Reset A A Font size: Print

District Court of Appeal, Second District, Division 2, California.


Civ. 11126.

Decided: December 31, 1936

Wm. L. Connor, Fleming & Robbins, and C. S. Tinsman, all of Los Angeles, for appellant. Bailie, Turner & Lake, J. Edw. Haley, Fickeisen & Richardson, and Richard A. Turner, all of Los Angeles, for respondent.

This is an appeal by plaintiff from a judgment in favor of defendant after the trial court sustained a demurrer to plaintiff's second amended complaint without leave to amend.

The amended complaint alleged that in 1924 defendant fraudulently represented to plaintiff that he was the owner of certain basic patents and thereby induced plaintiff to assign his interest in an invention to him; it also stated the alleged fraud was discovered by plaintiff in 1934.

The two questions necessary for us to determine are:

First. Was plaintiff's alleged cause of action barred by the statute of limitations, section 338, subdivision 4 of the Code of Civil Procedure (as amended by St.1933, p. 878)?

Second. Did the trial court commit prejudicial error in sustaining the demurrer to the complaint as amended without leave to amend?

The first question must be answered in the affirmative, for the reason that, where the fraud alleged as the foundation for the cause of action occurs more than three years prior to the filing of the complaint, it is essential to allege facts from which the court can determine that by reasonable diligence the plaintiff could not have discovered the alleged fraud at an earlier date. Daily Telegram Co. v. Long Beach Press Publishing Co., 133 Cal.App. 140, 145, 23 P.(2d) 833; Security Commercial & Savings Bank of San Diego v. Seitz, 43 Cal.App. 353, 358, 185 P. 188; Kelly v. Longan, 5 Cal.(2d) 274, 53 P.(2d) 971.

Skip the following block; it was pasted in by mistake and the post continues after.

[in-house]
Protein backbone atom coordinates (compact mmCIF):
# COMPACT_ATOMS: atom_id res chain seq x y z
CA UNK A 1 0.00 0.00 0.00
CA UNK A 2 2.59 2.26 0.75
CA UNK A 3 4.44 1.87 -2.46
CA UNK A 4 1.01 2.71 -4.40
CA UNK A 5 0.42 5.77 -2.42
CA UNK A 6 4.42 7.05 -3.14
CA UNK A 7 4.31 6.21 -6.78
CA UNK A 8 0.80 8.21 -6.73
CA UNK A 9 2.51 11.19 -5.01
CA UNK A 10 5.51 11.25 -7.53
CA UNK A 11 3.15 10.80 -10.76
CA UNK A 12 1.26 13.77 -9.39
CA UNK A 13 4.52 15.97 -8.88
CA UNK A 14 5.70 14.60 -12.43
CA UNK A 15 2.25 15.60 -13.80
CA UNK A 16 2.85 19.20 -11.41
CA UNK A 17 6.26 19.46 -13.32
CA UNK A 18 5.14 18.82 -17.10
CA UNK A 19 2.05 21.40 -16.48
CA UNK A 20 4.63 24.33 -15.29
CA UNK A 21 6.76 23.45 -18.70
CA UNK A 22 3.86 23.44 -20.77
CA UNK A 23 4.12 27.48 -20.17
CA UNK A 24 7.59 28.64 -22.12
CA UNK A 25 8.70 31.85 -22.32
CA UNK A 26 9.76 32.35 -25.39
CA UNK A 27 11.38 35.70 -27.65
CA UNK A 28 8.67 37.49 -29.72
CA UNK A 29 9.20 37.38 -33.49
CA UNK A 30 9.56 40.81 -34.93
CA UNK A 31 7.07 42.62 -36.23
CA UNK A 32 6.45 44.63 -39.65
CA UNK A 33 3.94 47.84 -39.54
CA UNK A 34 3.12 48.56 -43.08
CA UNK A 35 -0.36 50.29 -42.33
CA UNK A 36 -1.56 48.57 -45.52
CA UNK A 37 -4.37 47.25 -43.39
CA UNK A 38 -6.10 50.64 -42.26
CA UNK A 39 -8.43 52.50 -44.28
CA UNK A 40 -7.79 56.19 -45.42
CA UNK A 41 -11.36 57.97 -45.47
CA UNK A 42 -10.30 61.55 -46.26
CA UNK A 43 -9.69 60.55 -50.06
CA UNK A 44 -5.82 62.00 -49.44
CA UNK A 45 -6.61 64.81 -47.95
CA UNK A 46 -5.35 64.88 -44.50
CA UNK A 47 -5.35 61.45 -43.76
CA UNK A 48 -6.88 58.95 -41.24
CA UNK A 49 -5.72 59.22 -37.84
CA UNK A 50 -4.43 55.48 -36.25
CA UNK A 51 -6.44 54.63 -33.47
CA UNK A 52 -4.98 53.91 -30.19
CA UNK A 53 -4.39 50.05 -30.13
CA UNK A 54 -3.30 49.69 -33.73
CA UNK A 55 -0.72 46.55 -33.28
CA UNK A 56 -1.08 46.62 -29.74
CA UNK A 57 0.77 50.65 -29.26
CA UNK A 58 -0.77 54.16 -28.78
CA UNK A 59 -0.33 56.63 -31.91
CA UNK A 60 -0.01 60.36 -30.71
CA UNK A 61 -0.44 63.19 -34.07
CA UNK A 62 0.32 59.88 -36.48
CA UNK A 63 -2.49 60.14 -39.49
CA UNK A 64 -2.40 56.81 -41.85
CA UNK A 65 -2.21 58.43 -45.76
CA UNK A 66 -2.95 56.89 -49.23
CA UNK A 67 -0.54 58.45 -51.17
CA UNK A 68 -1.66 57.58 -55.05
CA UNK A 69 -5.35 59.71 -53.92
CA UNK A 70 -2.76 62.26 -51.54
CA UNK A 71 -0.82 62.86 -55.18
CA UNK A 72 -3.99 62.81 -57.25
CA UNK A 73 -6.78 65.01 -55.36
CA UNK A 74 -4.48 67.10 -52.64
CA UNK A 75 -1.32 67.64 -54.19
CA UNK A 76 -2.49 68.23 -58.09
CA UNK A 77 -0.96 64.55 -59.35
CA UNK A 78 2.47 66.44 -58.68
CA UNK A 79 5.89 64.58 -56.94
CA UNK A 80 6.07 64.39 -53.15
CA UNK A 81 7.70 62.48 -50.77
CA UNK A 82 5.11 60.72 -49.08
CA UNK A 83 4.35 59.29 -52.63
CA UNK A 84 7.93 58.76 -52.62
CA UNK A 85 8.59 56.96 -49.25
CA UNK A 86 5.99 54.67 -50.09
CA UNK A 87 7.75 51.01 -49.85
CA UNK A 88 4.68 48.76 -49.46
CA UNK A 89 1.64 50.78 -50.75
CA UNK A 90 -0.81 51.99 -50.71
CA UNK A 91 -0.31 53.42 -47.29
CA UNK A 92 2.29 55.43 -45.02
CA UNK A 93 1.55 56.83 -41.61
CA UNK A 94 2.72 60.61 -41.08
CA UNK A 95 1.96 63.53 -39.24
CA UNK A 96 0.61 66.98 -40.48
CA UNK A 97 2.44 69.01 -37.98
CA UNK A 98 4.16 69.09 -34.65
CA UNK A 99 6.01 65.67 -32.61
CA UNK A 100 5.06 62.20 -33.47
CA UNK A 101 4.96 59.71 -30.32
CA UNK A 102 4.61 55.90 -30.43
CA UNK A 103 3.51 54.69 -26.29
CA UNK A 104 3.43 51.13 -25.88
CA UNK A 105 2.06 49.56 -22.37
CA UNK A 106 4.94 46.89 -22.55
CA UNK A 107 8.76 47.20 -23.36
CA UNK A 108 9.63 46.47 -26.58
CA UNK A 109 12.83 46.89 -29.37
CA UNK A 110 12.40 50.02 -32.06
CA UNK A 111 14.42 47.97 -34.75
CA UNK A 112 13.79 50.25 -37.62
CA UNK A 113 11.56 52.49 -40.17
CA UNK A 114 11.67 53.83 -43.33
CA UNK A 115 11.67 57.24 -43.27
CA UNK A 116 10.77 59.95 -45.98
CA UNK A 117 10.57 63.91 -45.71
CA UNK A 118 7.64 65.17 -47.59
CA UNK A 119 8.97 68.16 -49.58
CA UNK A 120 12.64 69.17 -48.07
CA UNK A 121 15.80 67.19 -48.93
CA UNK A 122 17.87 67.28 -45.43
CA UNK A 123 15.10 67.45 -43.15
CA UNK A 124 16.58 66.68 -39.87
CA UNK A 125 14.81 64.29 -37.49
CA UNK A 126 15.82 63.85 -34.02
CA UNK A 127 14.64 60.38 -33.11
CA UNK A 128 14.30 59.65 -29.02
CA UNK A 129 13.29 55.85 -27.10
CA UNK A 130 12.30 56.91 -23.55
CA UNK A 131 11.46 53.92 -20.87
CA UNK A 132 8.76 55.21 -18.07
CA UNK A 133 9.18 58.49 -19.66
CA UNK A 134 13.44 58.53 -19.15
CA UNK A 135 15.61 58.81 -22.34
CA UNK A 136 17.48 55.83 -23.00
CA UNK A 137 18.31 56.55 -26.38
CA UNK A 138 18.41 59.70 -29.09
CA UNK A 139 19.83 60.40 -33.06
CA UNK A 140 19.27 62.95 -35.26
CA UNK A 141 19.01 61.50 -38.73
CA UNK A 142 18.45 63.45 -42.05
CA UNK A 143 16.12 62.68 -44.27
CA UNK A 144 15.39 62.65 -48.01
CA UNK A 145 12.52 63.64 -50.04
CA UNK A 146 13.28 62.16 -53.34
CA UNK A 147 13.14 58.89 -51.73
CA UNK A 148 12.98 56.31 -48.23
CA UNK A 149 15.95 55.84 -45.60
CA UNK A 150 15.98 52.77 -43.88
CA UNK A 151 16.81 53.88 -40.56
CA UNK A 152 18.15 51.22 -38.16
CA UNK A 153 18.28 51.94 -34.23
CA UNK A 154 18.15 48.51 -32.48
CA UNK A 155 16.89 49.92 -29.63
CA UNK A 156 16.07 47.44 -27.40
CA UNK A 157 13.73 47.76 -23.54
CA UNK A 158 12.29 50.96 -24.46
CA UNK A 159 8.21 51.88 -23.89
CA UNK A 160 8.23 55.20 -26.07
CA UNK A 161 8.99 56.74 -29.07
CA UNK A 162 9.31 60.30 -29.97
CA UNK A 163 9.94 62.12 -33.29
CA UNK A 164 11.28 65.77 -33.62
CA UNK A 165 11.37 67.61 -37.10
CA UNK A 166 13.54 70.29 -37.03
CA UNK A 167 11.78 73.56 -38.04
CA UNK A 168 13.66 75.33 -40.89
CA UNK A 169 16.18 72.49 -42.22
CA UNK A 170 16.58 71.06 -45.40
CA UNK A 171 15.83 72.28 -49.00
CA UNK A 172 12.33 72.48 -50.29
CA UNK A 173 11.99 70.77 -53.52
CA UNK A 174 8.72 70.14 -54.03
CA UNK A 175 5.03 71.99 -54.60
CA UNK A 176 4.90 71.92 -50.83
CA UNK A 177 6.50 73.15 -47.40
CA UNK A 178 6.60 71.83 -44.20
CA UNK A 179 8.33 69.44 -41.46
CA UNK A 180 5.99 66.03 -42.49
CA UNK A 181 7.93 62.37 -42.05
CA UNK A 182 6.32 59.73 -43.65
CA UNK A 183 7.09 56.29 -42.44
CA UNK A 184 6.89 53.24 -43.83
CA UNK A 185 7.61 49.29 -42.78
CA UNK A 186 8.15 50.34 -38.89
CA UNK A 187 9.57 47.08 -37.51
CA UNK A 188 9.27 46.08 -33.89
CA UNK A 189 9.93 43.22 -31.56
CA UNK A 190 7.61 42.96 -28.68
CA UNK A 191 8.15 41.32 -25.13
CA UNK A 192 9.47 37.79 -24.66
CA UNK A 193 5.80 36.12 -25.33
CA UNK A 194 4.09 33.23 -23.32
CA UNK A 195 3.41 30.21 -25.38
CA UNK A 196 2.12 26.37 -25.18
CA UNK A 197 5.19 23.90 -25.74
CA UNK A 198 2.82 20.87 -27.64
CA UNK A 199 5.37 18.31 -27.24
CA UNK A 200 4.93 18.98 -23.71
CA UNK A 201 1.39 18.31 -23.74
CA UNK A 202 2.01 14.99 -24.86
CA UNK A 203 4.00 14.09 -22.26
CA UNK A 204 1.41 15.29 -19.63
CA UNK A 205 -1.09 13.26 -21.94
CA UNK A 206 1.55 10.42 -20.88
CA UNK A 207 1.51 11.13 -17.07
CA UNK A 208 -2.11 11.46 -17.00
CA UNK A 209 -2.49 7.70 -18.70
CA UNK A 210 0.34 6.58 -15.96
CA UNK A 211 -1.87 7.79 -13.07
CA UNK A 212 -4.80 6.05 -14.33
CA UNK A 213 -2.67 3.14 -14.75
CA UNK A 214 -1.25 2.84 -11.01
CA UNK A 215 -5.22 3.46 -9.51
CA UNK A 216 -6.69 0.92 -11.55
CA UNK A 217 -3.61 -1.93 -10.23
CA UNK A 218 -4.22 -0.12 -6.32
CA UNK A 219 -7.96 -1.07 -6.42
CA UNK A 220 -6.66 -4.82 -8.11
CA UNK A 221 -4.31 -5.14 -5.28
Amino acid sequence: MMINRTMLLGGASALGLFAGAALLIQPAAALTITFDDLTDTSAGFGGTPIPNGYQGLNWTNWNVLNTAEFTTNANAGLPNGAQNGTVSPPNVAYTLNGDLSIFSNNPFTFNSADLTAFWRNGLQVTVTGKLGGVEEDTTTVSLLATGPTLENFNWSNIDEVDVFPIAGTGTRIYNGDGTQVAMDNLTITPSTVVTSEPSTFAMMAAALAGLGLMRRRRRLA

In the instant case more than ten years elapsed from the time of the representations until discovery by plaintiff of their alleged fraudulent character, and the complaint is devoid of any facts from which the trial court might determine that plaintiff by reasonable diligence could not have sooner discovered the falsity of the statements.

The second question must be answered in the negative, since it is not reversible error to sustain a demurrer without leave to amend, in the absence of a request by plaintiff for permission to file an amended complaint. Consolidated R. & P. Co. v. Scarborough, 216 Cal. 698, 706, 16 P.(2d) 268. In the instant case no request for leave to amend was made until after the judgment of dismissal had been entered, and the application, when made, failed to allege any mistake, inadvertence, surprise, or excusable neglect upon the part of plaintiff for not having sooner asked permission to amend his complaint. The trial court, therefore, properly denied the request.

The judgment is affirmed.

McCOMB, Justice pro tem.

We concur: CRAIL, P. J.; WOOD, J.